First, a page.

Ex Vivo Comparison of the Accuracy of a Clamped with a Hand-Held Drill Guide for Drilling Distal Third Metacarpals and Metatarsals in EquidsFunding None.
07 March 2019
30 June 2019
09 September 2019 (online)
Objectives The aim of this study was to determine whether a clamped drill guide can be used effectively to drill across equine distal third metacarpals and metatarsals and to compare accuracy and speed of a drilling with a hand-held drill guide.
Study Design Eighty equine cadaver limbs were divided between four surgeons with varying experience. The limbs were randomly allocated to clamped or hand-held drill guides and placed in a stand in an upright/standing position on a metal table. Drilling times from cis- to trans cortices were measured. Post-drilling computed tomography images were used to assess drilling deviations in the dorsopalmar and proximodistal directions.
Results Mean proximodistal deviation of the drill hole was distad for both guides and significantly (p = 0.01) less for the clamped drill guide +0.35° (range: –5.42°, +6.61°, standard deviation [SD] ± 3.18°) than the hand-held drill guide +2.05° (range: –5.24°, +9.81°, SD ± 3.69°). Mean dorsopalmar/plantar deviation was non-significantly (p = 0.17) less for the clamped drill guide −0.27° (range: −9.72°, +6.58°, SD ± 3.57°) than the hand-held drill guide +0.60° (range: −9.74°, + 12.33°, SD ± 4.51°). Mean time taken to drill from cis to trans cortex was significantly (p < 0.001) shorter with the clamped drill guide (41.2s) than the hand-held guide (56.6s).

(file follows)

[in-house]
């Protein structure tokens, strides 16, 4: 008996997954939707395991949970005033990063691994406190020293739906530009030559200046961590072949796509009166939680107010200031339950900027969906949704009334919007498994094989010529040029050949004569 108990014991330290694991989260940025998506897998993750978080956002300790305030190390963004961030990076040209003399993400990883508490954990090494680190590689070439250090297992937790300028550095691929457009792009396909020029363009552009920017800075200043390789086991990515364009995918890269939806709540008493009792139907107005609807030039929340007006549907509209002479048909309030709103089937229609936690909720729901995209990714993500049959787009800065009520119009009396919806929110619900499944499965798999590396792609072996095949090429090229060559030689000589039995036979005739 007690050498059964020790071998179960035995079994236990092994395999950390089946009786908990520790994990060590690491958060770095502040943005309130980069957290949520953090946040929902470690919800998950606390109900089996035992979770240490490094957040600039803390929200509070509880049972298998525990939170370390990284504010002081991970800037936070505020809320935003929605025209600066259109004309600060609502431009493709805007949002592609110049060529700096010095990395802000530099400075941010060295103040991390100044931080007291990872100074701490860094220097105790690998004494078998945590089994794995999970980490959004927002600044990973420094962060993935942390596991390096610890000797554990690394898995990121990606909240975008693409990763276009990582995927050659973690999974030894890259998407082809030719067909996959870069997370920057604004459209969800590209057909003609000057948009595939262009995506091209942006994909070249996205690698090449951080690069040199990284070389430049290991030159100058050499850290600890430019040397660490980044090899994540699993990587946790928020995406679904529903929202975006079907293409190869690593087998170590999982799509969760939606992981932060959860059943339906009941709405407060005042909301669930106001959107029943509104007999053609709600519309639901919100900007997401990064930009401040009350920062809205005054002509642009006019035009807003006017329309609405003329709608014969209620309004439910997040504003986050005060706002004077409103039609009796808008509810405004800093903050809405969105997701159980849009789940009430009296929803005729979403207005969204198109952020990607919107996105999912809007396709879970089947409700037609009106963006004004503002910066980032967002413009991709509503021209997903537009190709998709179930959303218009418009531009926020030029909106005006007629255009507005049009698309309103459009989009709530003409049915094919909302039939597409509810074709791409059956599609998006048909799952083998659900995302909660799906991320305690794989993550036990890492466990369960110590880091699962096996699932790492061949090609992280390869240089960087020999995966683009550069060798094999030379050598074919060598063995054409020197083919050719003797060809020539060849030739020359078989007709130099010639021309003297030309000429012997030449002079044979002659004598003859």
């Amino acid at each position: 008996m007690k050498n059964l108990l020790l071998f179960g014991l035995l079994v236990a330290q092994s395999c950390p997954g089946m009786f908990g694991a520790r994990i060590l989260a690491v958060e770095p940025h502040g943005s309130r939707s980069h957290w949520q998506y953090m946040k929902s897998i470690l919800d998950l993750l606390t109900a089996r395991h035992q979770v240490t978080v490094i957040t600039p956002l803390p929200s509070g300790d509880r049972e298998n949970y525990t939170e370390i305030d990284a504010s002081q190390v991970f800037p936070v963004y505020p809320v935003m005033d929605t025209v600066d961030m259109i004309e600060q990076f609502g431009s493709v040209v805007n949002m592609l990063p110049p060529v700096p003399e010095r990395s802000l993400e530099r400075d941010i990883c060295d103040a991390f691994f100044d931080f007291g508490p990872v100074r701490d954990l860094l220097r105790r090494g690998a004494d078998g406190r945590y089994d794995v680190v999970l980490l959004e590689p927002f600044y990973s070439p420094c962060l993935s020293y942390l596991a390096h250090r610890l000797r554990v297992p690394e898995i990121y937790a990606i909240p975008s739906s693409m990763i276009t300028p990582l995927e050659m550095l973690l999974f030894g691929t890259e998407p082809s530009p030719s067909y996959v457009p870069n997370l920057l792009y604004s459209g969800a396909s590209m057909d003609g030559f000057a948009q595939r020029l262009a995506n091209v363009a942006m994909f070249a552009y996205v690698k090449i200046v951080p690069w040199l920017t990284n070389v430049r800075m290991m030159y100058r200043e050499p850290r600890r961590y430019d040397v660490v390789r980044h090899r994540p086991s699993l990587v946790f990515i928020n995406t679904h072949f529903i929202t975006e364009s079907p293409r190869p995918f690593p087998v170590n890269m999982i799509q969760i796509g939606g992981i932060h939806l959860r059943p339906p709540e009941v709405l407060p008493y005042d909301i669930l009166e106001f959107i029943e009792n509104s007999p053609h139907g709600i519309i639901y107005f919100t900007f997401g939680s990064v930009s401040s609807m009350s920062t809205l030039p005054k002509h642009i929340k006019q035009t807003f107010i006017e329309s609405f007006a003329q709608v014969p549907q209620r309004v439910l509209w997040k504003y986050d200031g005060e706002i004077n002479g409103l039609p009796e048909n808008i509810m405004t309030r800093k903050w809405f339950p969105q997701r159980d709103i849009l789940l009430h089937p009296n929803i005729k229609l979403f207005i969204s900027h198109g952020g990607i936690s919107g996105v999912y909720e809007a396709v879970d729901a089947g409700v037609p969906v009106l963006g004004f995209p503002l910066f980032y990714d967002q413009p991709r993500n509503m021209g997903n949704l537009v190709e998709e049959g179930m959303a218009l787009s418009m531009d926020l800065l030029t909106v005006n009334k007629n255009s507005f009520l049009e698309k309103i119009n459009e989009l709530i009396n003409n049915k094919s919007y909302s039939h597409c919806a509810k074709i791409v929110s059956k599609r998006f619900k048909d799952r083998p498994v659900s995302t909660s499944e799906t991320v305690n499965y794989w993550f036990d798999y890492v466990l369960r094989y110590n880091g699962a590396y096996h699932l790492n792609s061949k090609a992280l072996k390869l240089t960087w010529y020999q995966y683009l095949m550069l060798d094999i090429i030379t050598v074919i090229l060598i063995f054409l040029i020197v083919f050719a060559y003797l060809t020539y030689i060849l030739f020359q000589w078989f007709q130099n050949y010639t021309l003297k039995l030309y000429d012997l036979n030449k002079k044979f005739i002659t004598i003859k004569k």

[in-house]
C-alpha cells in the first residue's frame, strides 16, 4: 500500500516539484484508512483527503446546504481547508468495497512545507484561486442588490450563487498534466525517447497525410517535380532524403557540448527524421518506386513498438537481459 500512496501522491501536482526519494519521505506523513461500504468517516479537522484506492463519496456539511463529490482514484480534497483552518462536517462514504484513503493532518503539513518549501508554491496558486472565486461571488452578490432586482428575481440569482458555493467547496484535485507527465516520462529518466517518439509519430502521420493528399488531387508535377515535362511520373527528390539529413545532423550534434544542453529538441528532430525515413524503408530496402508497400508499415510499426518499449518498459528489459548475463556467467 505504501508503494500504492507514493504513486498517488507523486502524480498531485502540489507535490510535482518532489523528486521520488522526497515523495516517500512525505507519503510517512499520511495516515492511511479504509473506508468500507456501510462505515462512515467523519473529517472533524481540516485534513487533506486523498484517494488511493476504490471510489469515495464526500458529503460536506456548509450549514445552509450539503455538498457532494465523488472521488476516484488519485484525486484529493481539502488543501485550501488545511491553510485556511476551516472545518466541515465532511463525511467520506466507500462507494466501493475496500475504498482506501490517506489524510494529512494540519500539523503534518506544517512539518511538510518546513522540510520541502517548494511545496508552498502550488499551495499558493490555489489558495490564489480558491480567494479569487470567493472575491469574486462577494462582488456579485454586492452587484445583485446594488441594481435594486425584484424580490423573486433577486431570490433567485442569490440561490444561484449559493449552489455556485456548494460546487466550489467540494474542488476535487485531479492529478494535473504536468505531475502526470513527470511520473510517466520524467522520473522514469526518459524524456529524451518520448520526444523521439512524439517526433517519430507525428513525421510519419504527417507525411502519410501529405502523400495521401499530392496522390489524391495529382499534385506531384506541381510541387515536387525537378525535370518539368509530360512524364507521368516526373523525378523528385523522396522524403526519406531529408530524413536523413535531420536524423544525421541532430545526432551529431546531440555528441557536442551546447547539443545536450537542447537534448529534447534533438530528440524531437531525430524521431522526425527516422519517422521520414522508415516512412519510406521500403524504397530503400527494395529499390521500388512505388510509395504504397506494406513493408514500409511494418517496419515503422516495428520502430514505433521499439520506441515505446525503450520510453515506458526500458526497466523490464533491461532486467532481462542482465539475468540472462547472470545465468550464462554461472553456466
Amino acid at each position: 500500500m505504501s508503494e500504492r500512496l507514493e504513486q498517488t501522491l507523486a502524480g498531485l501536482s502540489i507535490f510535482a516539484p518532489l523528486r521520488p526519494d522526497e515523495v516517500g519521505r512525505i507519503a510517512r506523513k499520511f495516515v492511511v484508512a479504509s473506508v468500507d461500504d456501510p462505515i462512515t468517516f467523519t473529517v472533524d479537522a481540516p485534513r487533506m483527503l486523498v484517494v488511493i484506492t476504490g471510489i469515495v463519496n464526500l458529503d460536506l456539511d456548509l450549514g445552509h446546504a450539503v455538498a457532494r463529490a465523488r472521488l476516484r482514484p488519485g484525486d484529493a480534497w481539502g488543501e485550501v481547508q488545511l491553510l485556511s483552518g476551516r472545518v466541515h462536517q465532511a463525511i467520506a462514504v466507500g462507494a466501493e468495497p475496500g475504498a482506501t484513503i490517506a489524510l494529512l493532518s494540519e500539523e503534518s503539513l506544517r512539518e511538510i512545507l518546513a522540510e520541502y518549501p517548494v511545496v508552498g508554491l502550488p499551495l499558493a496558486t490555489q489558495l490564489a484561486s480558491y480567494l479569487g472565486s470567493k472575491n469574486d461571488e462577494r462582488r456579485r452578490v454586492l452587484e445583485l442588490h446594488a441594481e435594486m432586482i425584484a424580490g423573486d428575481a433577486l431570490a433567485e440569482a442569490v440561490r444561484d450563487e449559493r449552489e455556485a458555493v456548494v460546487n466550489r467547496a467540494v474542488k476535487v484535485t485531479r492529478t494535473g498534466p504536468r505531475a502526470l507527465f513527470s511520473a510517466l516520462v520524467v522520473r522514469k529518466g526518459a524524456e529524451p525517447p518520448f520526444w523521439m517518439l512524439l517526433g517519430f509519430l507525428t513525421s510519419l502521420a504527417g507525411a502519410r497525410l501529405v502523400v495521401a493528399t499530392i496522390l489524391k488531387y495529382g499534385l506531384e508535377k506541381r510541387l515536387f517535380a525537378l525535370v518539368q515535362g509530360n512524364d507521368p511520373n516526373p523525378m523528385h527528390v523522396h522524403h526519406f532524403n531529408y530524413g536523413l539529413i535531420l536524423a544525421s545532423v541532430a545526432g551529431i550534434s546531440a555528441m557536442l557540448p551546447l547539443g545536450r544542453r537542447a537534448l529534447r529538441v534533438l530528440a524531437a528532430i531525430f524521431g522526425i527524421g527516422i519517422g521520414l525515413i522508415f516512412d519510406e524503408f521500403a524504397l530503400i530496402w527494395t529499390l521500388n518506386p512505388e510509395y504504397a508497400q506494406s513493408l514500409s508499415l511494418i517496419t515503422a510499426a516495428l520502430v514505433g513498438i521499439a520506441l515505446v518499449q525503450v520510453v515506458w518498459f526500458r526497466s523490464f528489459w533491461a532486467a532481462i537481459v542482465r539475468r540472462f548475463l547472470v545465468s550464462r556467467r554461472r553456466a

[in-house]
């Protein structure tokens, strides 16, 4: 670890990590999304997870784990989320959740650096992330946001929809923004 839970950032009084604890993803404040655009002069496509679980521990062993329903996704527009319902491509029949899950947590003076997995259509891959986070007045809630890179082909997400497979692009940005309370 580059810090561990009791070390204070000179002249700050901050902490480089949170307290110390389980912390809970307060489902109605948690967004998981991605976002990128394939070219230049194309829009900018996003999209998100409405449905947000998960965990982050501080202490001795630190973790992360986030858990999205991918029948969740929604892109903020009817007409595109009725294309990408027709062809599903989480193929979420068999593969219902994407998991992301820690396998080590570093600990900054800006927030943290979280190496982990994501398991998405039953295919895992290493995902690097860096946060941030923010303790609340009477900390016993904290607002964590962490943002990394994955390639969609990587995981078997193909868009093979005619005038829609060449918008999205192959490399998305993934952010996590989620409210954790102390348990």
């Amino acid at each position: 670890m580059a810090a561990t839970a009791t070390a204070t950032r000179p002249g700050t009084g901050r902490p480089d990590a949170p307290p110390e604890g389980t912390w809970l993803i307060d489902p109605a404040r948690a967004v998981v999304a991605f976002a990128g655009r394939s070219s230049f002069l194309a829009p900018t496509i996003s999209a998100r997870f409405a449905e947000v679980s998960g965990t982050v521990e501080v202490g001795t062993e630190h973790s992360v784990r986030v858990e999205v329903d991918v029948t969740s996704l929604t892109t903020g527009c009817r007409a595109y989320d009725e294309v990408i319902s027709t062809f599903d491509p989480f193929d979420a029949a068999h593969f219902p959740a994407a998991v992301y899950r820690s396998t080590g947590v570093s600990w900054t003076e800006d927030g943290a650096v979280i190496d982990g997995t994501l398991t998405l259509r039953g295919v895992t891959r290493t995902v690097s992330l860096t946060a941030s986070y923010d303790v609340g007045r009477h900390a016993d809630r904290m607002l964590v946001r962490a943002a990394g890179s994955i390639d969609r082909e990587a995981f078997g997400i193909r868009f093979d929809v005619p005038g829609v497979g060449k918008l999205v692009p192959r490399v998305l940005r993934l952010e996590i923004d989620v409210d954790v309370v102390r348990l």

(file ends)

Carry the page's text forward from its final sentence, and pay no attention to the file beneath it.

Conclusion The clamped drill guide could be used successfully on the equine distal third metacarpals and metatarsals and resulted in some improved accuracy and reduced drilling time compared with the hand-held guide. The use of the clamped drill guide in vivo could be supported. This may be of benefit for certain fracture repairs in equids.
O. James contributed to data collection, obtained the images and wrote the manuscript. Y. Elce contributed to data collection, conceived and designed the study with R. Reardon. E. Cillán-Garcia contributed to data collection and helped with manuscript preparation. R. Reardon contributed to data analyses, interpretation and wrote the results section in addition to conceiving and designing the study with Y. Elce. All authors approved the final version of the manuscript.
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